People take different roads in life. Some lead them around the world to exotic, exciting places, other roads taken do less, sometimes a lot less. Some roads are one-way, an escape route, down which the traveler never returns. Then again, some roads are used to return home, for good reasons, maybe a short visit, burial of a family member or friend, a wedding, maybe your own. Young William Stiller returned home, not of his own volition. He was killed serving his country and was returning permanently to be buried in a public cemetery, a small one with gravestones dating back to the American Revolutionary War. There are other gravestones from all of America’s following wars. This cemetery is a burial place for patriots, and other folks too. Sergeant Stiller never planned to return home, but he has and times are sad.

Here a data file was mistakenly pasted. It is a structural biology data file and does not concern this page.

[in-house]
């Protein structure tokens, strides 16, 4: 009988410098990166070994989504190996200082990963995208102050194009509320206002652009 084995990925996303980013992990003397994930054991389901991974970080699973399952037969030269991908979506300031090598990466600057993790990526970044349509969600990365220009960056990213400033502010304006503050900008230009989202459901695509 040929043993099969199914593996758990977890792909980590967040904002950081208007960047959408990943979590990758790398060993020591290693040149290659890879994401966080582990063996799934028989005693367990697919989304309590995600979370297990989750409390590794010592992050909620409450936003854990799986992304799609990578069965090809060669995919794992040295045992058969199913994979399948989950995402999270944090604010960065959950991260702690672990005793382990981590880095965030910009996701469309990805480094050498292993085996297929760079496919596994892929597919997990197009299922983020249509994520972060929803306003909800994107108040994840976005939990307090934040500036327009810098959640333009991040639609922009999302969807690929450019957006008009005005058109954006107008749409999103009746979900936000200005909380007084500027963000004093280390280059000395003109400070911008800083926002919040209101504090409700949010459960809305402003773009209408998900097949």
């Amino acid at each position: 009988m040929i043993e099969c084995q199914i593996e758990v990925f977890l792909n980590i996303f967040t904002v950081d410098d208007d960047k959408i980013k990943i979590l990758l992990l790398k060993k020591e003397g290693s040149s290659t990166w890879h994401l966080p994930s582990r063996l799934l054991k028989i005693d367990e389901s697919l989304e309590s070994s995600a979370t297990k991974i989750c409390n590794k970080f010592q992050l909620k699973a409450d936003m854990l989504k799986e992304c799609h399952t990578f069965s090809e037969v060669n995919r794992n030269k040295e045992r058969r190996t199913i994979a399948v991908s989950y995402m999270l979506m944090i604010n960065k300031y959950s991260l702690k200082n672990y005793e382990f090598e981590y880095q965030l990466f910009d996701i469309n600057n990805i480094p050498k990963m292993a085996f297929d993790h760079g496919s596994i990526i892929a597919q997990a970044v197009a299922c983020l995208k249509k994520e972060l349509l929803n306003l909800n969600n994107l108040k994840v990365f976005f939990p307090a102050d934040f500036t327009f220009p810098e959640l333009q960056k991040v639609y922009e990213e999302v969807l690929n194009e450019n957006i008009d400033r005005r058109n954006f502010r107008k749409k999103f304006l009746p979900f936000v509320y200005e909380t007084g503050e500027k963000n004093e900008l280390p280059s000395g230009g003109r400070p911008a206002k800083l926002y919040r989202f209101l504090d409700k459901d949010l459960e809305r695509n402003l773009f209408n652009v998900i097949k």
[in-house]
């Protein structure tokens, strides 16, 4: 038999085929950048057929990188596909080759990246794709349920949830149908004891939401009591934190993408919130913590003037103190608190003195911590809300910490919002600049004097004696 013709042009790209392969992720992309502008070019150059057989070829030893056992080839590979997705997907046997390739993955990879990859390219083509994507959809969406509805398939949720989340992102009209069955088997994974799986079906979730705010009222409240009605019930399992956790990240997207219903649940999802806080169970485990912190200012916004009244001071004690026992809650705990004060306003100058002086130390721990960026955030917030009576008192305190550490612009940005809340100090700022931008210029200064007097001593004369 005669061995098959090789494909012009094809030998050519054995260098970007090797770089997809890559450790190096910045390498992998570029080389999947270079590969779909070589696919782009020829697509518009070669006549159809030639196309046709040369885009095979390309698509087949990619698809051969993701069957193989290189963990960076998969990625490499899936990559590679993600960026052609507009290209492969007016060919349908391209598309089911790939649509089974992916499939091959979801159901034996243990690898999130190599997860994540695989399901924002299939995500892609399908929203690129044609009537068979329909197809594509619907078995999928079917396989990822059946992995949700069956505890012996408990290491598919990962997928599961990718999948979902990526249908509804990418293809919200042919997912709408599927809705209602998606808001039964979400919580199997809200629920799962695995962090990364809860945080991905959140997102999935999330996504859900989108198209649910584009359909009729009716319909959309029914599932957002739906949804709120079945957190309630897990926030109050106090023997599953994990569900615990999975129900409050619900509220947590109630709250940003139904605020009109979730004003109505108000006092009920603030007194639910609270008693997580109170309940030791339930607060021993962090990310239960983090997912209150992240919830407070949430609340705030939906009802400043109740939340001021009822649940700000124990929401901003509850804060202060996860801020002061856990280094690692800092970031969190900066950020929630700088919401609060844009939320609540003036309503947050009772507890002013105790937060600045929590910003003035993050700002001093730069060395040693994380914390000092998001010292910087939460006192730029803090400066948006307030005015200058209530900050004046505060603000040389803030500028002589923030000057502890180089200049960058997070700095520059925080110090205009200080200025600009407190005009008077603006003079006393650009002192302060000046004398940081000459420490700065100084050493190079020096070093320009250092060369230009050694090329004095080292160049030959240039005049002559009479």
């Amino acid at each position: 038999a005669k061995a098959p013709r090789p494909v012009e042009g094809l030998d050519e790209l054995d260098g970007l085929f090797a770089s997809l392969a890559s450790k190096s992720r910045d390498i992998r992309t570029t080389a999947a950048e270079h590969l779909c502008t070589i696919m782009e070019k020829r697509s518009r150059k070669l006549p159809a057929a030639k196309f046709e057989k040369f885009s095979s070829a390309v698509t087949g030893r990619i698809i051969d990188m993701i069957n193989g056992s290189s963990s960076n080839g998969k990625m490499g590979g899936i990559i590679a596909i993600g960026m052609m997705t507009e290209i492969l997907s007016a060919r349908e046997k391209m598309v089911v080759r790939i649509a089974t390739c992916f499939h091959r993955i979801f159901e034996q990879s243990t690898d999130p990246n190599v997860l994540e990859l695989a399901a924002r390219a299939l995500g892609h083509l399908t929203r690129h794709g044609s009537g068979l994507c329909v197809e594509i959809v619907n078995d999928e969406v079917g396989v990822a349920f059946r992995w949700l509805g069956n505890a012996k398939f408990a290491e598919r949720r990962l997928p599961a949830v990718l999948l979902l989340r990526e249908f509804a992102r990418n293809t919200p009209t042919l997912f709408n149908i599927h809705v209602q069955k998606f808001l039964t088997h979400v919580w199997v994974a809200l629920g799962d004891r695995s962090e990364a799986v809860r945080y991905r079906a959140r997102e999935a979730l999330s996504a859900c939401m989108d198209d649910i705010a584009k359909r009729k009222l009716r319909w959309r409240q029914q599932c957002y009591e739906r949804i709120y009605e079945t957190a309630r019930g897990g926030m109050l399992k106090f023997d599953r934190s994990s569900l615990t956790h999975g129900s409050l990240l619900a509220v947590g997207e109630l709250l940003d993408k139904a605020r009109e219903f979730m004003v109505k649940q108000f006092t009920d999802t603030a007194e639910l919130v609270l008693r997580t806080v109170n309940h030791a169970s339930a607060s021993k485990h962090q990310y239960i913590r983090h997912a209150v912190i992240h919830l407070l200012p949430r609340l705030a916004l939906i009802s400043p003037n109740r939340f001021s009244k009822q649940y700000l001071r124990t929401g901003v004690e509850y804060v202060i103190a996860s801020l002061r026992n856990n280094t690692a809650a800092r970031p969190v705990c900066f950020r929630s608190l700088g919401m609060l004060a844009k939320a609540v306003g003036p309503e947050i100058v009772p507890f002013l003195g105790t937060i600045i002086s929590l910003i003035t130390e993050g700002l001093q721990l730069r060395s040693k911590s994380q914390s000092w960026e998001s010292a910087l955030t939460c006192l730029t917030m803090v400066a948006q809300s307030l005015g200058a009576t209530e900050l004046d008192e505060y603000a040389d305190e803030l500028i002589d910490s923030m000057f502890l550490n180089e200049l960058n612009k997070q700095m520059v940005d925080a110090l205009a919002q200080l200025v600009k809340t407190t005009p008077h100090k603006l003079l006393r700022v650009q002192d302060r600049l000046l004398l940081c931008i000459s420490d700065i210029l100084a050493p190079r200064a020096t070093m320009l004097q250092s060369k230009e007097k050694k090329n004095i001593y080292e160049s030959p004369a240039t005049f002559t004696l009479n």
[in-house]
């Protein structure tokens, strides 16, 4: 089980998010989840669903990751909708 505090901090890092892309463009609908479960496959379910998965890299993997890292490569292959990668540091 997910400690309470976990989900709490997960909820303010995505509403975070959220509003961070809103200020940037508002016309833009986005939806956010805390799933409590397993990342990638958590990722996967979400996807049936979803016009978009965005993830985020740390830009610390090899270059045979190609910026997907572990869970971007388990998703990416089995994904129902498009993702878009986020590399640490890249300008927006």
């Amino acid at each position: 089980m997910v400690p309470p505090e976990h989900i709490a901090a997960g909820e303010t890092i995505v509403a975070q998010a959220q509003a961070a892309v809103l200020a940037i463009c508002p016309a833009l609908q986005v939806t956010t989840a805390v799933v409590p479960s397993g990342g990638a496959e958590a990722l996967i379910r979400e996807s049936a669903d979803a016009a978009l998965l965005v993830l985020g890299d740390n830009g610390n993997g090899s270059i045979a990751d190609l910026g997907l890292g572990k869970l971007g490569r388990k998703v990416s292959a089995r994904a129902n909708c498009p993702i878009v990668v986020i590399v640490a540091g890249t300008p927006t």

FORT BENNING, GEORGIA
Someone has laid a magazine on my bunk, it has a picture on the front. Not sure who took that picture on the front page of Popular Magazine, but it’s me hitching a ride, my backside, age 17, running away from home. Probably the driver that offered me a ride took it, a writer for a magazine, a wonderer lost in the backwoods, with a camera, so he’d said. He’s given me a ride into town about ten miles up the road. That road you see in the picture is Sawmill Road, leading from the holler that I left for good. We’re Kentuckians, my family lives there. We farm, hunt for food, dig coal, run a sawmill and make moonshine. All the men run off and joined the military, most do anyway. So far, no male has ever returned to the holler and I have no such plans.
My sisters all married off young, the oldest was 18, the youngest was 16 and lied about her age to a Justice of the Peace just over the Tennessee state line. All four sisters ran away and married in Tennessee to local boys, coalminers not much older than them. As a family, that’s what we do, girls marry young and the men run off and join the military. For most, it’s the shortest road away from a hardscrabble life.